Abu Bakr grasped a serious chance. When he took over the caliphate, a wave of apostasy and opposition to Islam swept across Hijaz and Muslims who all saw the principle of Islam endangered realized that opposing Abu Bakr was not to their interests.
It is interesting to know that immediately after Abu Bakr's coming to power, rifts emerged between the Ansar and the Quraysh over a sarcastic poem composed by Abu Bakr about the Ansar. Afterwards, the Ansar kept some distance from Abu Bakr and Amr Ibn As who was instigated by the Quraysh spoke against them.
On the other hand, Fal Ibn Abbas and then, Imam Ali (A.S) praised the Ansar. Hassan Ibn Thabit composed poems in praise of Imam Ali (A.S) for his support of the Ansar and implicitly, referred to the efforts of some men of the Quraysh who wanted to take Imam Ali's position [Tarikh al-Ya’qubi, vol. II, p. 128]. However, when oppositions heightened, the Ansar moved towards the claimants of prophet Hood and other apostates.
Abu Bakr reiterated several times that there were some people who deserved the caliphate more than him. After the people swore allegiance to him, he said in a sermon, “I took over the rule over you while I’m not any better than you. If I behave well, help me; if not, guide me. Obey me as long as I am obedient to God; otherwise, you won't need to obey me” [Abd al-Razzaq, al-Musannaf, vol. XI, p. 326; Tarikh at-Tabari, vol. III, p. 336; al-Imamah wal-Siyasah, vol. I, p. 34]. This shows that Abu Bakr believed it was not necessary for a ruler to be the best of the people.
It is necessary to admit that Abu Bakr had an eloquent language and we are sure that it was his clam words at the Saqifa more effective than 'Umar's harsh words, though they were complementary.
Later, Abu Bakr once pointed to his tongue and said, “This is what helped me reach this rank.” [Nathr ad-Durr, vol. II, p. 13]
He has been quoted as saying,” Umar is stronger than me and Salim is more pious” [Nathr ad-Durr, vol. II, p. 15]. But his emphasis on having the rule is surprising. Abu Bakr introduced his government as the “Caliphate of Prophet Hood” to convey the religious aspect of his caliphate. He considered his rule not as a caliphate from God, but a succession to the Prophet (P.B.U.H&H.P) and named himself the “Caliph of the Messenger of Allah”.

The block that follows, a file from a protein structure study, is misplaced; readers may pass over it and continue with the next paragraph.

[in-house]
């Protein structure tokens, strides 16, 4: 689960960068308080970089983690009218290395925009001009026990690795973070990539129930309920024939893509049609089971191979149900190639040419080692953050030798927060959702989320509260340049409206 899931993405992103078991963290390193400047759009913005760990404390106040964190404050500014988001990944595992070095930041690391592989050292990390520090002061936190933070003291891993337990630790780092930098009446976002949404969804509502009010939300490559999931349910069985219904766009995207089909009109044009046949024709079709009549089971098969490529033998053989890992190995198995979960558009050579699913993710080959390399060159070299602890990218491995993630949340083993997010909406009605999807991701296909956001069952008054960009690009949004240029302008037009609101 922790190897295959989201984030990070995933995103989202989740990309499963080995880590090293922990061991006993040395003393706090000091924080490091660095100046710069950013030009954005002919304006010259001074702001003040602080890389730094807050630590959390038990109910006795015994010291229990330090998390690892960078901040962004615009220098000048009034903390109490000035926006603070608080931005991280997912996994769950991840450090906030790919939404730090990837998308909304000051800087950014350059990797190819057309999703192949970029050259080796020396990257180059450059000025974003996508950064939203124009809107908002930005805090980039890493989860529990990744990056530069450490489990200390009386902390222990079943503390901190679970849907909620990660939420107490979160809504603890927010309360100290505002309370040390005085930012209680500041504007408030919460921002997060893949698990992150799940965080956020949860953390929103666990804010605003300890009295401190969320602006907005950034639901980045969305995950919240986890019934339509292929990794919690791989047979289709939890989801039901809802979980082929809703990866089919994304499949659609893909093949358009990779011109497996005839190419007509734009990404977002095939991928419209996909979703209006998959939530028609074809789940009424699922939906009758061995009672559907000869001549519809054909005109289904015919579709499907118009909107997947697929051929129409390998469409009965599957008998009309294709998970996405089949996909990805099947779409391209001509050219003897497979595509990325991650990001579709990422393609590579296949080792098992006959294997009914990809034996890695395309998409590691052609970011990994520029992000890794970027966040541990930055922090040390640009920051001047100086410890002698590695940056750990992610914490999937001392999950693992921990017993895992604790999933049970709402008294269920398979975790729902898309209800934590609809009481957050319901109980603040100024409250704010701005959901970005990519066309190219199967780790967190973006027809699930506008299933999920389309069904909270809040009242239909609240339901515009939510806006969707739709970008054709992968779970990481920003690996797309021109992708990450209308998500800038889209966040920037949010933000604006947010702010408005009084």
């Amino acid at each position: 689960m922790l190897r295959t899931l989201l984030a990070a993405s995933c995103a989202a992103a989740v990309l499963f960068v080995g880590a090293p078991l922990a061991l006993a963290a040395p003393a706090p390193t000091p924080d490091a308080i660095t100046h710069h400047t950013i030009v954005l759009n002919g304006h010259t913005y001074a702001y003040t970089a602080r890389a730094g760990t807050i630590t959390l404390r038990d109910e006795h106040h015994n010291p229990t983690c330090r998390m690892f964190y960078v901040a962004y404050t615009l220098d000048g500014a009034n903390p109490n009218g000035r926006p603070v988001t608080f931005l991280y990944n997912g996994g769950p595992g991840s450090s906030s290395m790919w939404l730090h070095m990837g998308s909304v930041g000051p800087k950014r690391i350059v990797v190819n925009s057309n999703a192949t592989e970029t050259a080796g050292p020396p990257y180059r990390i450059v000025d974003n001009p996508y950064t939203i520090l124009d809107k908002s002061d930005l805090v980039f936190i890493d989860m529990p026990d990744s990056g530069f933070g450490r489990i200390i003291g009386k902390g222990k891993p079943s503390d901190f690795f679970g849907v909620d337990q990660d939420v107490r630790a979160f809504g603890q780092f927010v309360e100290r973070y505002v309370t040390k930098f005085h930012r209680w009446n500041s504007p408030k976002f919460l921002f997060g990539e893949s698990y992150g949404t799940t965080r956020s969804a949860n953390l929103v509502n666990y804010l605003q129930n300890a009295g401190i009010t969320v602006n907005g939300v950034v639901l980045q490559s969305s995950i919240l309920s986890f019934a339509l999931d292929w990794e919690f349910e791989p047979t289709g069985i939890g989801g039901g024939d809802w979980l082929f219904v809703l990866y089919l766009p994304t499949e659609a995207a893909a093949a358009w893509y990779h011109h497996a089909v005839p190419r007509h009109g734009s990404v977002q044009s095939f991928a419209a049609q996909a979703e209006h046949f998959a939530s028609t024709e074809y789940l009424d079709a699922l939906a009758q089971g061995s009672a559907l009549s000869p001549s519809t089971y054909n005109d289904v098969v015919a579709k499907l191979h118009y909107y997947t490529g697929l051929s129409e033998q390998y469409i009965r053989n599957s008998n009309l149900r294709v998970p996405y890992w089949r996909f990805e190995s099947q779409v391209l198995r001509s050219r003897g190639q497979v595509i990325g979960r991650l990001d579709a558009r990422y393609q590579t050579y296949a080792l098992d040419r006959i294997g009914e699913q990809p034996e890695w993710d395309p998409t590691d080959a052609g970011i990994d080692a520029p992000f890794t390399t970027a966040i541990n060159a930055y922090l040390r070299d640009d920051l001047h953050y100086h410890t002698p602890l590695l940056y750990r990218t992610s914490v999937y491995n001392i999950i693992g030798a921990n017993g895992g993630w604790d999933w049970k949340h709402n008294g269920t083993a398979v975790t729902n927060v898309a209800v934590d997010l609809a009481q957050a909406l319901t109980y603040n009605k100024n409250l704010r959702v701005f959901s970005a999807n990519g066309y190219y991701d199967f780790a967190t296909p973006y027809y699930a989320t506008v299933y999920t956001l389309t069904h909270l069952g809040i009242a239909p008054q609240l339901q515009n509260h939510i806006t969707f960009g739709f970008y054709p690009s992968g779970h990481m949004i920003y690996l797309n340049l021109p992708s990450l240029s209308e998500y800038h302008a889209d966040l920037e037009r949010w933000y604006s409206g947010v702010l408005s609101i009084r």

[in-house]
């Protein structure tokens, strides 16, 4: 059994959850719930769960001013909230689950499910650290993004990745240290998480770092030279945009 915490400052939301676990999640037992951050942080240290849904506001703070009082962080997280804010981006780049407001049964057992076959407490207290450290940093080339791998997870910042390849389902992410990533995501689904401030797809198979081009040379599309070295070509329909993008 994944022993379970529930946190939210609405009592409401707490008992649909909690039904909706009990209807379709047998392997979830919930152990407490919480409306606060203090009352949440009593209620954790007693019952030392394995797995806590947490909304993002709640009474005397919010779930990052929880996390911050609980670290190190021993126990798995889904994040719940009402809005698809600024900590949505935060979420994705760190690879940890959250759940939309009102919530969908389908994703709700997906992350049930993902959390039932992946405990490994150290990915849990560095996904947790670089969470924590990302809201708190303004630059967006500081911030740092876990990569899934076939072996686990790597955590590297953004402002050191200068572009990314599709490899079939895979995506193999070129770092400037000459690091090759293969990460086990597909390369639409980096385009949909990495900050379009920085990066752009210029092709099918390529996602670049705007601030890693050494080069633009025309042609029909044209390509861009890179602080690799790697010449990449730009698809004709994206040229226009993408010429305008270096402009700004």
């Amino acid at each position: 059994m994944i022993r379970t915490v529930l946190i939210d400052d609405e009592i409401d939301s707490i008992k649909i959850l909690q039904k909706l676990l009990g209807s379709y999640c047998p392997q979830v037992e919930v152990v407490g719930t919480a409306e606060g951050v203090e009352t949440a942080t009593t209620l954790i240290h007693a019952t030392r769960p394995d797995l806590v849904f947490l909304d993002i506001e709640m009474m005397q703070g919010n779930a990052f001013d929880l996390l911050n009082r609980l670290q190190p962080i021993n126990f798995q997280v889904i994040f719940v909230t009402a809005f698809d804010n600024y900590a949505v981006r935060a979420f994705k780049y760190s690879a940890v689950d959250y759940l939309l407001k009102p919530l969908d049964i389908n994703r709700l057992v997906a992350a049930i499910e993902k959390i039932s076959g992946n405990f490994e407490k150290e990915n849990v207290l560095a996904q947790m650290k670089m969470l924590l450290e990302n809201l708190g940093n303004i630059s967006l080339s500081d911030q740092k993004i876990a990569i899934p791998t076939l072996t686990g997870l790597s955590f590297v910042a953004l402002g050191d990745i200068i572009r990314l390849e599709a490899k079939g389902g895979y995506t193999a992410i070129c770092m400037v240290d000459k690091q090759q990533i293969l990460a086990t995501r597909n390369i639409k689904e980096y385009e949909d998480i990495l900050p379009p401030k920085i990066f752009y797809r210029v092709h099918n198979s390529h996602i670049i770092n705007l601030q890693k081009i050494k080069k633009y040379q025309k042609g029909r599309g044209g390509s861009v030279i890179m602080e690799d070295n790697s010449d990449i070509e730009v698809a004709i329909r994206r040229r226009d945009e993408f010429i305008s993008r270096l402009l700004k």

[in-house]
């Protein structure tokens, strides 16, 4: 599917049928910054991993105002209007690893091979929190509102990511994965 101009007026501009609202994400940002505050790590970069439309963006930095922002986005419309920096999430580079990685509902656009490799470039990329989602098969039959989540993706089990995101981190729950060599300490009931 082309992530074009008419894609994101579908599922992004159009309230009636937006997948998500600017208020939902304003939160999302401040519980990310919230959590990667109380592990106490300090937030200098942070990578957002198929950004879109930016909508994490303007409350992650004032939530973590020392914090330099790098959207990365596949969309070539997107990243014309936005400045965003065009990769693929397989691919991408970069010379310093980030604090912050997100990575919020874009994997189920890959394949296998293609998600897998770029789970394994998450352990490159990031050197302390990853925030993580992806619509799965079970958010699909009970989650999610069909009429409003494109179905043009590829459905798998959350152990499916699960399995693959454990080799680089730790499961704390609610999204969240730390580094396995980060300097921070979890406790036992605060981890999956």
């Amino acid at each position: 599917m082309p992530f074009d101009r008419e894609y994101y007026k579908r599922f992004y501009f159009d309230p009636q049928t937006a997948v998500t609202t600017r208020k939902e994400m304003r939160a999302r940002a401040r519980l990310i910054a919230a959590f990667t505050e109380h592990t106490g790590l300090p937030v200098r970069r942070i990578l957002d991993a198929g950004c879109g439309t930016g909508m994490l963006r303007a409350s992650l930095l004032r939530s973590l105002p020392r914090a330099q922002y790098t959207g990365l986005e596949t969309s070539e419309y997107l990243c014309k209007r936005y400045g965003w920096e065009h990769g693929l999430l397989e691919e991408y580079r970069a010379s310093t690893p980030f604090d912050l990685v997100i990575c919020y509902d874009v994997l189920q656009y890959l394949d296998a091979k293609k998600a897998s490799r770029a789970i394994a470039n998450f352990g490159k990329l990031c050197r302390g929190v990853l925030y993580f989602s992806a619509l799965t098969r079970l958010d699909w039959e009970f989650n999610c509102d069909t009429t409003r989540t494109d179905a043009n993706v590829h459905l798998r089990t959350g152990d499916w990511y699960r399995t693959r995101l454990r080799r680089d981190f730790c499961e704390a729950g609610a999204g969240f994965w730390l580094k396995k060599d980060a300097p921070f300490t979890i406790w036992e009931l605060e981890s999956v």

His first measure was dispatching Usama's army, an army which the Prophet (P.B.U.H&H.P) had prepared to send to Damascus in the final days of his life. Political opposition caused delays in the deployment of the army under the pretext of Usama's young age. Now that the issues seemed to have been settled, the same people who were opposed decided to send Usama's army in spite of the critical situation on Hijaz.
Responding to opposition against the army's dispatch, they said they could not ignore doing something that the Prophet had wanted. Abu Bakr said he would send the army even if the beasts would tear him apart in Medina [Tarikh Khalifat Ibn Khayyat, pp 100-101]. Usama's army left for Damascus and returned after forty days with no serious clashes. Since the Prophet (P.B.U.H&H.P) had included Umar in Usama's army, Abu Bakr asked Usama to let Umar stay with him.

This article borrowed from Imam Reza.Network.